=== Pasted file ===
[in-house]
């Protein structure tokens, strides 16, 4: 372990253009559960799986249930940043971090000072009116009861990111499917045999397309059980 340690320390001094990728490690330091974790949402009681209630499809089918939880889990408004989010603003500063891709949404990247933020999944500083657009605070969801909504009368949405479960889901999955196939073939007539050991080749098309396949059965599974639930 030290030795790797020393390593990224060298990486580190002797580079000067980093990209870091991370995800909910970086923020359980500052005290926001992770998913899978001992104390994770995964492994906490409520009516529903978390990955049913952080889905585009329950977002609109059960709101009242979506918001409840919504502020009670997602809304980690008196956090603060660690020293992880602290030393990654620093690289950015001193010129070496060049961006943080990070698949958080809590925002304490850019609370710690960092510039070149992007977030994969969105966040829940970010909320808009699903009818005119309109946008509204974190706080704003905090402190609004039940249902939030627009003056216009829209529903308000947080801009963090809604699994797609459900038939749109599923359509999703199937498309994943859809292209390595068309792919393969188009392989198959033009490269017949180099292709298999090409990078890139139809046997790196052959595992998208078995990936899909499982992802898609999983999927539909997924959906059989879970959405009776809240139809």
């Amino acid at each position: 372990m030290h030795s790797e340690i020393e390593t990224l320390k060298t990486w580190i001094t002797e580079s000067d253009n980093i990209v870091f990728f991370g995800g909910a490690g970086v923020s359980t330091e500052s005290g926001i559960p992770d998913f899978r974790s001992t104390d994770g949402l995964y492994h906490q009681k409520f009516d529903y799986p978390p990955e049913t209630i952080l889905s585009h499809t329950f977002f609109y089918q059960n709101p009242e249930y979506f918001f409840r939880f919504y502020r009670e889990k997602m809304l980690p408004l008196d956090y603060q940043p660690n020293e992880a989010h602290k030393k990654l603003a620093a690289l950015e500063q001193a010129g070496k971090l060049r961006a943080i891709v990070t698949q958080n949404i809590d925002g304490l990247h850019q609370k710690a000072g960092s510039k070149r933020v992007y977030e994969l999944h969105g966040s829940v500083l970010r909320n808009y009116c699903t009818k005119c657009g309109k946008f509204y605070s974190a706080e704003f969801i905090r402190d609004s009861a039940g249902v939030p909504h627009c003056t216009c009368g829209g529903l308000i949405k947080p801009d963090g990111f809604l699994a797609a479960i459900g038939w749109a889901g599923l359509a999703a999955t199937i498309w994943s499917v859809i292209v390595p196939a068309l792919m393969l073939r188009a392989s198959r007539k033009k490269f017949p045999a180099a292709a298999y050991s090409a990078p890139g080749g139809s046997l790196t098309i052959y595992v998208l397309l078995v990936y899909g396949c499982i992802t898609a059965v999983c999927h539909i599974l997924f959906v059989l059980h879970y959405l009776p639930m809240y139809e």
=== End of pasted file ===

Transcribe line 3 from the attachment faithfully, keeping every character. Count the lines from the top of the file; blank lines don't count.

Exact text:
């Amino acid at each position: 372990m030290h030795s790797e340690i020393e390593t990224l320390k060298t990486w580190i001094t002797e580079s000067d253009n980093i990209v870091f990728f991370g995800g909910a490690g970086v923020s359980t330091e500052s005290g926001i559960p992770d998913f899978r974790s001992t104390d994770g949402l995964y492994h906490q009681k409520f009516d529903y799986p978390p990955e049913t209630i952080l889905s585009h499809t329950f977002f609109y089918q059960n709101p009242e249930y979506f918001f409840r939880f919504y502020r009670e889990k997602m809304l980690p408004l008196d956090y603060q940043p660690n020293e992880a989010h602290k030393k990654l603003a620093a690289l950015e500063q001193a010129g070496k971090l060049r961006a943080i891709v990070t698949q958080n949404i809590d925002g304490l990247h850019q609370k710690a000072g960092s510039k070149r933020v992007y977030e994969l999944h969105g966040s829940v500083l970010r909320n808009y009116c699903t009818k005119c657009g309109k946008f509204y605070s974190a706080e704003f969801i905090r402190d609004s009861a039940g249902v939030p909504h627009c003056t216009c009368g829209g529903l308000i949405k947080p801009d963090g990111f809604l699994a797609a479960i459900g038939w749109a889901g599923l359509a999703a999955t199937i498309w994943s499917v859809i292209v390595p196939a068309l792919m393969l073939r188009a392989s198959r007539k033009k490269f017949p045999a180099a292709a298999y050991s090409a990078p890139g080749g139809s046997l790196t098309i052959y595992v998208l397309l078995v990936y899909g396949c499982i992802t898609a059965v999983c999927h539909i599974l997924f959906v059989l059980h879970y959405l009776p639930m809240y139809e």